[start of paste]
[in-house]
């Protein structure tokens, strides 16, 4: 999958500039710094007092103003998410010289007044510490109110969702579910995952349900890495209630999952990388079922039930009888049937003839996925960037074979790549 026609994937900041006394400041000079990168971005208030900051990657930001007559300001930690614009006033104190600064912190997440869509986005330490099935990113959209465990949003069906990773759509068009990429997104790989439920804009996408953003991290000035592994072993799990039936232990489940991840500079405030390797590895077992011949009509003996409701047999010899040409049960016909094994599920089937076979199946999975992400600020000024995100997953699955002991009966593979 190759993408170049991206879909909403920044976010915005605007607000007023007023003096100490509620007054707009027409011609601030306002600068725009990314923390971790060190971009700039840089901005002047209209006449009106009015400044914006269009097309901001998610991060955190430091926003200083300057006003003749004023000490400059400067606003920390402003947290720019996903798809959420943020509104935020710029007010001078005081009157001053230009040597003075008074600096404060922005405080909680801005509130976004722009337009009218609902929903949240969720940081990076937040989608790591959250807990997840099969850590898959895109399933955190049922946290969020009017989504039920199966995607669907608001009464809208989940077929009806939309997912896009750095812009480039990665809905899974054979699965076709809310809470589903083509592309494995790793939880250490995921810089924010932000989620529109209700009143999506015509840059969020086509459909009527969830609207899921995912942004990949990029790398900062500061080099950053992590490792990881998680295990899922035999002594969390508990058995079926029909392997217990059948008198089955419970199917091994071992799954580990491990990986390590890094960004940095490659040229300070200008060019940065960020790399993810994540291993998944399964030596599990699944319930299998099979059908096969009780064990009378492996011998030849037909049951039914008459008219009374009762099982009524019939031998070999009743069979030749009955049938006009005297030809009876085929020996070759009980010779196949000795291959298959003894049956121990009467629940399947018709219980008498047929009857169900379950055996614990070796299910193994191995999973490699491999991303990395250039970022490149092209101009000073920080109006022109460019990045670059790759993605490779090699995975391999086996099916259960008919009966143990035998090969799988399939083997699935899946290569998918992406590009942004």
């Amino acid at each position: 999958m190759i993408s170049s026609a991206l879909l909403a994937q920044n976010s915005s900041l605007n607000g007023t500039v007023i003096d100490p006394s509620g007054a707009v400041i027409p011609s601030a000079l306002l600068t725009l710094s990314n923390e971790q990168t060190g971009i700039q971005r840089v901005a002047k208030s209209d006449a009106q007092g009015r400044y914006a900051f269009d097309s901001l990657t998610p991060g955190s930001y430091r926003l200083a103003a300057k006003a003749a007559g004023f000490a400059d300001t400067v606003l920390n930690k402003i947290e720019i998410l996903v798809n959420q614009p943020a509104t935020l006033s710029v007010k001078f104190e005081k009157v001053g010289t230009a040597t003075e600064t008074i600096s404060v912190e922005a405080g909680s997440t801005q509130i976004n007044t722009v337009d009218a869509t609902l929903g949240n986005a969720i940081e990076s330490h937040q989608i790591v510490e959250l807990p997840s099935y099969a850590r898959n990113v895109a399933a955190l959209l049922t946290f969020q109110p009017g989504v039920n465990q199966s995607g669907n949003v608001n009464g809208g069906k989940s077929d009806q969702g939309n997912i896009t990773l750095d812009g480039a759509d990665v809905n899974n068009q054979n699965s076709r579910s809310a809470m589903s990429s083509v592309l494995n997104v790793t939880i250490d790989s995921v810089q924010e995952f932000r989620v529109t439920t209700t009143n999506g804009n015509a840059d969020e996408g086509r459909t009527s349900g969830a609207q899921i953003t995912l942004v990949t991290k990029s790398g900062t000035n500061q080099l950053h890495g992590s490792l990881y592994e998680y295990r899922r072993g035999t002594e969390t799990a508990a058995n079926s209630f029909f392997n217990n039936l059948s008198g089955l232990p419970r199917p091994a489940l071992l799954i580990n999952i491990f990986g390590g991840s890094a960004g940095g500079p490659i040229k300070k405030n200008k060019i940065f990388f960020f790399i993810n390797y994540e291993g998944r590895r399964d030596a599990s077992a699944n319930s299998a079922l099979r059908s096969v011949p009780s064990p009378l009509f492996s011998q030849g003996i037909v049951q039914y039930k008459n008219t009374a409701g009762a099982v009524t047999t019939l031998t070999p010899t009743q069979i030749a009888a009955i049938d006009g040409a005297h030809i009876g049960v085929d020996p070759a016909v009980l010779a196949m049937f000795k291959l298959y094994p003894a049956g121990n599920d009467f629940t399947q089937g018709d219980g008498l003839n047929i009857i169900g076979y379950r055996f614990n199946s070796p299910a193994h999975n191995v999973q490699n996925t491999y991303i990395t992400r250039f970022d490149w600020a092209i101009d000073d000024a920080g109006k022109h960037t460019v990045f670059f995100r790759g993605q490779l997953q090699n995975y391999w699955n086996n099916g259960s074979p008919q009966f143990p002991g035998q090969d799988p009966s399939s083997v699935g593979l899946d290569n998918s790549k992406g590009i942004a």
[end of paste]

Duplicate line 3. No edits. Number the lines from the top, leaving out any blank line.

């Amino acid at each position: 999958m190759i993408s170049s026609a991206l879909l909403a994937q920044n976010s915005s900041l605007n607000g007023t500039v007023i003096d100490p006394s509620g007054a707009v400041i027409p011609s601030a000079l306002l600068t725009l710094s990314n923390e971790q990168t060190g971009i700039q971005r840089v901005a002047k208030s209209d006449a009106q007092g009015r400044y914006a900051f269009d097309s901001l990657t998610p991060g955190s930001y430091r926003l200083a103003a300057k006003a003749a007559g004023f000490a400059d300001t400067v606003l920390n930690k402003i947290e720019i998410l996903v798809n959420q614009p943020a509104t935020l006033s710029v007010k001078f104190e005081k009157v001053g010289t230009a040597t003075e600064t008074i600096s404060v912190e922005a405080g909680s997440t801005q509130i976004n007044t722009v337009d009218a869509t609902l929903g949240n986005a969720i940081e990076s330490h937040q989608i790591v510490e959250l807990p997840s099935y099969a850590r898959n990113v895109a399933a955190l959209l049922t946290f969020q109110p009017g989504v039920n465990q199966s995607g669907n949003v608001n009464g809208g069906k989940s077929d009806q969702g939309n997912i896009t990773l750095d812009g480039a759509d990665v809905n899974n068009q054979n699965s076709r579910s809310a809470m589903s990429s083509v592309l494995n997104v790793t939880i250490d790989s995921v810089q924010e995952f932000r989620v529109t439920t209700t009143n999506g804009n015509a840059d969020e996408g086509r459909t009527s349900g969830a609207q899921i953003t995912l942004v990949t991290k990029s790398g900062t000035n500061q080099l950053h890495g992590s490792l990881y592994e998680y295990r899922r072993g035999t002594e969390t799990a508990a058995n079926s209630f029909f392997n217990n039936l059948s008198g089955l232990p419970r199917p091994a489940l071992l799954i580990n999952i491990f990986g390590g991840s890094a960004g940095g500079p490659i040229k300070k405030n200008k060019i940065f990388f960020f790399i993810n390797y994540e291993g998944r590895r399964d030596a599990s077992a699944n319930s299998a079922l099979r059908s096969v011949p009780s064990p009378l009509f492996s011998q030849g003996i037909v049951q039914y039930k008459n008219t009374a409701g009762a099982v009524t047999t019939l031998t070999p010899t009743q069979i030749a009888a009955i049938d006009g040409a005297h030809i009876g049960v085929d020996p070759a016909v009980l010779a196949m049937f000795k291959l298959y094994p003894a049956g121990n599920d009467f629940t399947q089937g018709d219980g008498l003839n047929i009857i169900g076979y379950r055996f614990n199946s070796p299910a193994h999975n191995v999973q490699n996925t491999y991303i990395t992400r250039f970022d490149w600020a092209i101009d000073d000024a920080g109006k022109h960037t460019v990045f670059f995100r790759g993605q490779l997953q090699n995975y391999w699955n086996n099916g259960s074979p008919q009966f143990p002991g035998q090969d799988p009966s399939s083997v699935g593979l899946d290569n998918s790549k992406g590009i942004a």